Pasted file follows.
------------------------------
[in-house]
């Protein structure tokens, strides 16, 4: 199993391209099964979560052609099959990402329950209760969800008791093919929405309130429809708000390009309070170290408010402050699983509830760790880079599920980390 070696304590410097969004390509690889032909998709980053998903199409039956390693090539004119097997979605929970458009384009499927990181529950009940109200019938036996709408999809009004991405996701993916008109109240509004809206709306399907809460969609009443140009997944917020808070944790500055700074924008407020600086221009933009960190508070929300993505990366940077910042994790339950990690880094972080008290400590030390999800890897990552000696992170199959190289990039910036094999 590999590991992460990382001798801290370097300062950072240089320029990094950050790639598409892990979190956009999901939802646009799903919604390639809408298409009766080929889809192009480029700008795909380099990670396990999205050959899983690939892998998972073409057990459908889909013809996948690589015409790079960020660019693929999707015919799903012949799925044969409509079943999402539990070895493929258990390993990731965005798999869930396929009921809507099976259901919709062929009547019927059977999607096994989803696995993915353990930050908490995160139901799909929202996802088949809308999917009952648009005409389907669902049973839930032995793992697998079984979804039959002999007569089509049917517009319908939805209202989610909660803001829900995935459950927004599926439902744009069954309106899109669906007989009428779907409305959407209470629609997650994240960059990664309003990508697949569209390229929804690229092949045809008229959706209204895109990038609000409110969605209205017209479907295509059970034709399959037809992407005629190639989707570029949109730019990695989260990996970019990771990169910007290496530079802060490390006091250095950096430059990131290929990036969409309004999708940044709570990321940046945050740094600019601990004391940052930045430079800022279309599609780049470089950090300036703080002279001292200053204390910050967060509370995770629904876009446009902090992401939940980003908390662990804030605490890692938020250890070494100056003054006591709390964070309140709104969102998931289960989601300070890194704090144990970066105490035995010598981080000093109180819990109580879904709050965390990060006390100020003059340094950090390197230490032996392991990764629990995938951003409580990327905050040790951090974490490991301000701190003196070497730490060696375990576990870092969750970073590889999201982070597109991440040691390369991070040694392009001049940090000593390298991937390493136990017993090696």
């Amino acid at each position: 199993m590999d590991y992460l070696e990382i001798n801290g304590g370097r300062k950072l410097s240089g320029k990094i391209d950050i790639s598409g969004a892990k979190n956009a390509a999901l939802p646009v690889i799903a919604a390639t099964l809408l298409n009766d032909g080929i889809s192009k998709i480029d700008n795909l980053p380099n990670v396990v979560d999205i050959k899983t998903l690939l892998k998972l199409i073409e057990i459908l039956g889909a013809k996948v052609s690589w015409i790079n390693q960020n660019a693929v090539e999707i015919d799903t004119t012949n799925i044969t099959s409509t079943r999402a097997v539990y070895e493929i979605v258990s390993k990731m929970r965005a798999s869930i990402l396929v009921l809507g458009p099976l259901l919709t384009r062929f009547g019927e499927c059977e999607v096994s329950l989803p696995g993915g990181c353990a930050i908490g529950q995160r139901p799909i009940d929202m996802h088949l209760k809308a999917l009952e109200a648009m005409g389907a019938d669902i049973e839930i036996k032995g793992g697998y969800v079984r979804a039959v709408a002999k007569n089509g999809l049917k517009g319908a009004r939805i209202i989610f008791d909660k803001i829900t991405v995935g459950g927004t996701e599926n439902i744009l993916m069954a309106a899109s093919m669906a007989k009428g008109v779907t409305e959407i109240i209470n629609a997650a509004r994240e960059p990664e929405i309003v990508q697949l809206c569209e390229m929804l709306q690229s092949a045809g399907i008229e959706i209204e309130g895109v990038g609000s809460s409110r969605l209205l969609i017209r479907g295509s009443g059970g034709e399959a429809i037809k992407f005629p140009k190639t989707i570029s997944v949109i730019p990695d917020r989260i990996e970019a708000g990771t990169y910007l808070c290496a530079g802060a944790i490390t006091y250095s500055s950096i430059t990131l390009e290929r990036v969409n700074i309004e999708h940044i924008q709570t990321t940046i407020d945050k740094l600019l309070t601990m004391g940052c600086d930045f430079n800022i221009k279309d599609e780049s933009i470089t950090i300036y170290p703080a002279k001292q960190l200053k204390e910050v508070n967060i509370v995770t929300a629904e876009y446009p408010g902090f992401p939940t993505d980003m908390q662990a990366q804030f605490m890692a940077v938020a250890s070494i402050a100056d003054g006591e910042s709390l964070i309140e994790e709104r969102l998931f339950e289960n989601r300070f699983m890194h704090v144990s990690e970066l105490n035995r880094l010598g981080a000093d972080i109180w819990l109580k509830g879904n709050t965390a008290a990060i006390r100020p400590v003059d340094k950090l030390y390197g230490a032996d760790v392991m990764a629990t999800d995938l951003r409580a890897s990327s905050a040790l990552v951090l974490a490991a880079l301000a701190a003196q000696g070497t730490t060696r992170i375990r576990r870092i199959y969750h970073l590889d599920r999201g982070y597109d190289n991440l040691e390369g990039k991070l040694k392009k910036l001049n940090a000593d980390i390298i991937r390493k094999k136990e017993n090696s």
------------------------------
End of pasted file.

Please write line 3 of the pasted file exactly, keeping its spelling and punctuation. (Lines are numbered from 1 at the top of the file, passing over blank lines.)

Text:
């Amino acid at each position: 199993m590999d590991y992460l070696e990382i001798n801290g304590g370097r300062k950072l410097s240089g320029k990094i391209d950050i790639s598409g969004a892990k979190n956009a390509a999901l939802p646009v690889i799903a919604a390639t099964l809408l298409n009766d032909g080929i889809s192009k998709i480029d700008n795909l980053p380099n990670v396990v979560d999205i050959k899983t998903l690939l892998k998972l199409i073409e057990i459908l039956g889909a013809k996948v052609s690589w015409i790079n390693q960020n660019a693929v090539e999707i015919d799903t004119t012949n799925i044969t099959s409509t079943r999402a097997v539990y070895e493929i979605v258990s390993k990731m929970r965005a798999s869930i990402l396929v009921l809507g458009p099976l259901l919709t384009r062929f009547g019927e499927c059977e999607v096994s329950l989803p696995g993915g990181c353990a930050i908490g529950q995160r139901p799909i009940d929202m996802h088949l209760k809308a999917l009952e109200a648009m005409g389907a019938d669902i049973e839930i036996k032995g793992g697998y969800v079984r979804a039959v709408a002999k007569n089509g999809l049917k517009g319908a009004r939805i209202i989610f008791d909660k803001i829900t991405v995935g459950g927004t996701e599926n439902i744009l993916m069954a309106a899109s093919m669906a007989k009428g008109v779907t409305e959407i109240i209470n629609a997650a509004r994240e960059p990664e929405i309003v990508q697949l809206c569209e390229m929804l709306q690229s092949a045809g399907i008229e959706i209204e309130g895109v990038g609000s809460s409110r969605l209205l969609i017209r479907g295509s009443g059970g034709e399959a429809i037809k992407f005629p140009k190639t989707i570029s997944v949109i730019p990695d917020r989260i990996e970019a708000g990771t990169y910007l808070c290496a530079g802060a944790i490390t006091y250095s500055s950096i430059t990131l390009e290929r990036v969409n700074i309004e999708h940044i924008q709570t990321t940046i407020d945050k740094l600019l309070t601990m004391g940052c600086d930045f430079n800022i221009k279309d599609e780049s933009i470089t950090i300036y170290p703080a002279k001292q960190l200053k204390e910050v508070n967060i509370v995770t929300a629904e876009y446009p408010g902090f992401p939940t993505d980003m908390q662990a990366q804030f605490m890692a940077v938020a250890s070494i402050a100056d003054g006591e910042s709390l964070i309140e994790e709104r969102l998931f339950e289960n989601r300070f699983m890194h704090v144990s990690e970066l105490n035995r880094l010598g981080a000093d972080i109180w819990l109580k509830g879904n709050t965390a008290a990060i006390r100020p400590v003059d340094k950090l030390y390197g230490a032996d760790v392991m990764a629990t999800d995938l951003r409580a890897s990327s905050a040790l990552v951090l974490a490991a880079l301000a701190a003196q000696g070497t730490t060696r992170i375990r576990r870092i199959y969750h970073l590889d599920r999201g982070y597109d190289n991440l040691e390369g990039k991070l040694k392009k910036l001049n940090a000593d980390i390298i991937r390493k094999k136990e017993n090696s």